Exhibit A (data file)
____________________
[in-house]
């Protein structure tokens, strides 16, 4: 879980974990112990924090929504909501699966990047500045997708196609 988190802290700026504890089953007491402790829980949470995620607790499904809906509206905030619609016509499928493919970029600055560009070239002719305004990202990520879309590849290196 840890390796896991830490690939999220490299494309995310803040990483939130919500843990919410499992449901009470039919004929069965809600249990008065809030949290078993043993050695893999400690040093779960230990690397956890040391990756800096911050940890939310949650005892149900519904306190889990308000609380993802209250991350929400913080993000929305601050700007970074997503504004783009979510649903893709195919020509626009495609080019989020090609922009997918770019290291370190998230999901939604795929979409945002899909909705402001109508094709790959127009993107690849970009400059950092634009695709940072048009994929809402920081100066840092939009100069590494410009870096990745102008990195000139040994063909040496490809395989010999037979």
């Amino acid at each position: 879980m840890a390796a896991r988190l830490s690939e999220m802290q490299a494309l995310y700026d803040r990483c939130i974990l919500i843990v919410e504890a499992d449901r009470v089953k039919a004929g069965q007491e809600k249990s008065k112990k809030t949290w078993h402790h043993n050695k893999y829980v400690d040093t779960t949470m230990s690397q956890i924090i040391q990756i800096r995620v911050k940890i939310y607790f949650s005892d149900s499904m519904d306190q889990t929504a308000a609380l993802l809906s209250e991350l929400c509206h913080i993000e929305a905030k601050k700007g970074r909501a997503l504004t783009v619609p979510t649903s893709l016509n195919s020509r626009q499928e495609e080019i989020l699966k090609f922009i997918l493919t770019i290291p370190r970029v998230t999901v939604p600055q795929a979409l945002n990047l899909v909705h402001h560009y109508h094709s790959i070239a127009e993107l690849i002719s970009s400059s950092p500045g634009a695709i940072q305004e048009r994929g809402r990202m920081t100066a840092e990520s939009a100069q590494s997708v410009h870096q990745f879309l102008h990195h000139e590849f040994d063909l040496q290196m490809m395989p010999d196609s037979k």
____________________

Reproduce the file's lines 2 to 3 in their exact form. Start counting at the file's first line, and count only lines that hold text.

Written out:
């Protein structure tokens, strides 16, 4: 879980974990112990924090929504909501699966990047500045997708196609 988190802290700026504890089953007491402790829980949470995620607790499904809906509206905030619609016509499928493919970029600055560009070239002719305004990202990520879309590849290196 840890390796896991830490690939999220490299494309995310803040990483939130919500843990919410499992449901009470039919004929069965809600249990008065809030949290078993043993050695893999400690040093779960230990690397956890040391990756800096911050940890939310949650005892149900519904306190889990308000609380993802209250991350929400913080993000929305601050700007970074997503504004783009979510649903893709195919020509626009495609080019989020090609922009997918770019290291370190998230999901939604795929979409945002899909909705402001109508094709790959127009993107690849970009400059950092634009695709940072048009994929809402920081100066840092939009100069590494410009870096990745102008990195000139040994063909040496490809395989010999037979």
């Amino acid at each position: 879980m840890a390796a896991r988190l830490s690939e999220m802290q490299a494309l995310y700026d803040r990483c939130i974990l919500i843990v919410e504890a499992d449901r009470v089953k039919a004929g069965q007491e809600k249990s008065k112990k809030t949290w078993h402790h043993n050695k893999y829980v400690d040093t779960t949470m230990s690397q956890i924090i040391q990756i800096r995620v911050k940890i939310y607790f949650s005892d149900s499904m519904d306190q889990t929504a308000a609380l993802l809906s209250e991350l929400c509206h913080i993000e929305a905030k601050k700007g970074r909501a997503l504004t783009v619609p979510t649903s893709l016509n195919s020509r626009q499928e495609e080019i989020l699966k090609f922009i997918l493919t770019i290291p370190r970029v998230t999901v939604p600055q795929a979409l945002n990047l899909v909705h402001h560009y109508h094709s790959i070239a127009e993107l690849i002719s970009s400059s950092p500045g634009a695709i940072q305004e048009r994929g809402r990202m920081t100066a840092e990520s939009a100069q590494s997708v410009h870096q990745f879309l102008h990195h000139e590849f040994d063909l040496q290196m490809m395989p010999d196609s037979k």